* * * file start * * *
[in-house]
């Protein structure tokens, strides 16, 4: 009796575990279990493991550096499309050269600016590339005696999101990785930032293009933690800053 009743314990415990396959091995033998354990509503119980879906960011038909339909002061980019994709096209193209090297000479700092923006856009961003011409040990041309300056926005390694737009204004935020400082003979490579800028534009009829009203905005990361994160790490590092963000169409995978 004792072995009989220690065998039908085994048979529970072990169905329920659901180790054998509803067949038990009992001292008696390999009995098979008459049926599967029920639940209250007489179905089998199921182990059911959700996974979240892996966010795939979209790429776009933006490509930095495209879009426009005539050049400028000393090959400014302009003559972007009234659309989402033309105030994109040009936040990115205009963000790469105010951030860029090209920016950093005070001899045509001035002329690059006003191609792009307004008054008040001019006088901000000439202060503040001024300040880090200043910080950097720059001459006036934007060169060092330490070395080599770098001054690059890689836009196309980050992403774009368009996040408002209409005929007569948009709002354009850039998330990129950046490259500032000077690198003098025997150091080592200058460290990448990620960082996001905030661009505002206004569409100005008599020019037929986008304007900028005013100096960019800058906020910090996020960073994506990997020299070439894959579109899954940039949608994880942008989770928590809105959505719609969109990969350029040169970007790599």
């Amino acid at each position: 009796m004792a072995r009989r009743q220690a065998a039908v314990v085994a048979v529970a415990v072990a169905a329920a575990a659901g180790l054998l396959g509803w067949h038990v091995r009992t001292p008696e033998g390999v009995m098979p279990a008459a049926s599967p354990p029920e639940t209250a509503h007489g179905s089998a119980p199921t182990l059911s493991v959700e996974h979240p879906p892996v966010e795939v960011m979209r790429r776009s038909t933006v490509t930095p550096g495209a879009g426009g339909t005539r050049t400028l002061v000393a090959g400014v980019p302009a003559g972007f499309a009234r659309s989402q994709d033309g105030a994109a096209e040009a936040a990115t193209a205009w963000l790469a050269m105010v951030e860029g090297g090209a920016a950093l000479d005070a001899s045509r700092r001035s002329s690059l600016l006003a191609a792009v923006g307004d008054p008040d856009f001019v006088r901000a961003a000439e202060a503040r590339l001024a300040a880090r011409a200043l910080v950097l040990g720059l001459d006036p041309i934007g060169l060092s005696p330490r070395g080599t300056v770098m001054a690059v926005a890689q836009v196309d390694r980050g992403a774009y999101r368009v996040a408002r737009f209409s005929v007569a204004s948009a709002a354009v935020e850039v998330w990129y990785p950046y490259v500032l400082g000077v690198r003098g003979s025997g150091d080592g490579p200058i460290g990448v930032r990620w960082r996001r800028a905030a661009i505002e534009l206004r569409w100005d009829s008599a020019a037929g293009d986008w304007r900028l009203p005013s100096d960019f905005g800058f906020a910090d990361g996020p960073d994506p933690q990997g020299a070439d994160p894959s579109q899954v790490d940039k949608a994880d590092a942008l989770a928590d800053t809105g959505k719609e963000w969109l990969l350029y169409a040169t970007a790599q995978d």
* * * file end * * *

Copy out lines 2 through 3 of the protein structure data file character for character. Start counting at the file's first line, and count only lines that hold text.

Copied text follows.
């Protein structure tokens, strides 16, 4: 009796575990279990493991550096499309050269600016590339005696999101990785930032293009933690800053 009743314990415990396959091995033998354990509503119980879906960011038909339909002061980019994709096209193209090297000479700092923006856009961003011409040990041309300056926005390694737009204004935020400082003979490579800028534009009829009203905005990361994160790490590092963000169409995978 004792072995009989220690065998039908085994048979529970072990169905329920659901180790054998509803067949038990009992001292008696390999009995098979008459049926599967029920639940209250007489179905089998199921182990059911959700996974979240892996966010795939979209790429776009933006490509930095495209879009426009005539050049400028000393090959400014302009003559972007009234659309989402033309105030994109040009936040990115205009963000790469105010951030860029090209920016950093005070001899045509001035002329690059006003191609792009307004008054008040001019006088901000000439202060503040001024300040880090200043910080950097720059001459006036934007060169060092330490070395080599770098001054690059890689836009196309980050992403774009368009996040408002209409005929007569948009709002354009850039998330990129950046490259500032000077690198003098025997150091080592200058460290990448990620960082996001905030661009505002206004569409100005008599020019037929986008304007900028005013100096960019800058906020910090996020960073994506990997020299070439894959579109899954940039949608994880942008989770928590809105959505719609969109990969350029040169970007790599």
């Amino acid at each position: 009796m004792a072995r009989r009743q220690a065998a039908v314990v085994a048979v529970a415990v072990a169905a329920a575990a659901g180790l054998l396959g509803w067949h038990v091995r009992t001292p008696e033998g390999v009995m098979p279990a008459a049926s599967p354990p029920e639940t209250a509503h007489g179905s089998a119980p199921t182990l059911s493991v959700e996974h979240p879906p892996v966010e795939v960011m979209r790429r776009s038909t933006v490509t930095p550096g495209a879009g426009g339909t005539r050049t400028l002061v000393a090959g400014v980019p302009a003559g972007f499309a009234r659309s989402q994709d033309g105030a994109a096209e040009a936040a990115t193209a205009w963000l790469a050269m105010v951030e860029g090297g090209a920016a950093l000479d005070a001899s045509r700092r001035s002329s690059l600016l006003a191609a792009v923006g307004d008054p008040d856009f001019v006088r901000a961003a000439e202060a503040r590339l001024a300040a880090r011409a200043l910080v950097l040990g720059l001459d006036p041309i934007g060169l060092s005696p330490r070395g080599t300056v770098m001054a690059v926005a890689q836009v196309d390694r980050g992403a774009y999101r368009v996040a408002r737009f209409s005929v007569a204004s948009a709002a354009v935020e850039v998330w990129y990785p950046y490259v500032l400082g000077v690198r003098g003979s025997g150091d080592g490579p200058i460290g990448v930032r990620w960082r996001r800028a905030a661009i505002e534009l206004r569409w100005d009829s008599a020019a037929g293009d986008w304007r900028l009203p005013s100096d960019f905005g800058f906020a910090d990361g996020p960073d994506p933690q990997g020299a070439d994160p894959s579109q899954v790490d940039k949608a994880d590092a942008l989770a928590d800053t809105g959505k719609e963000w969109l990969l350029y169409a040169t970007a790599q995978d």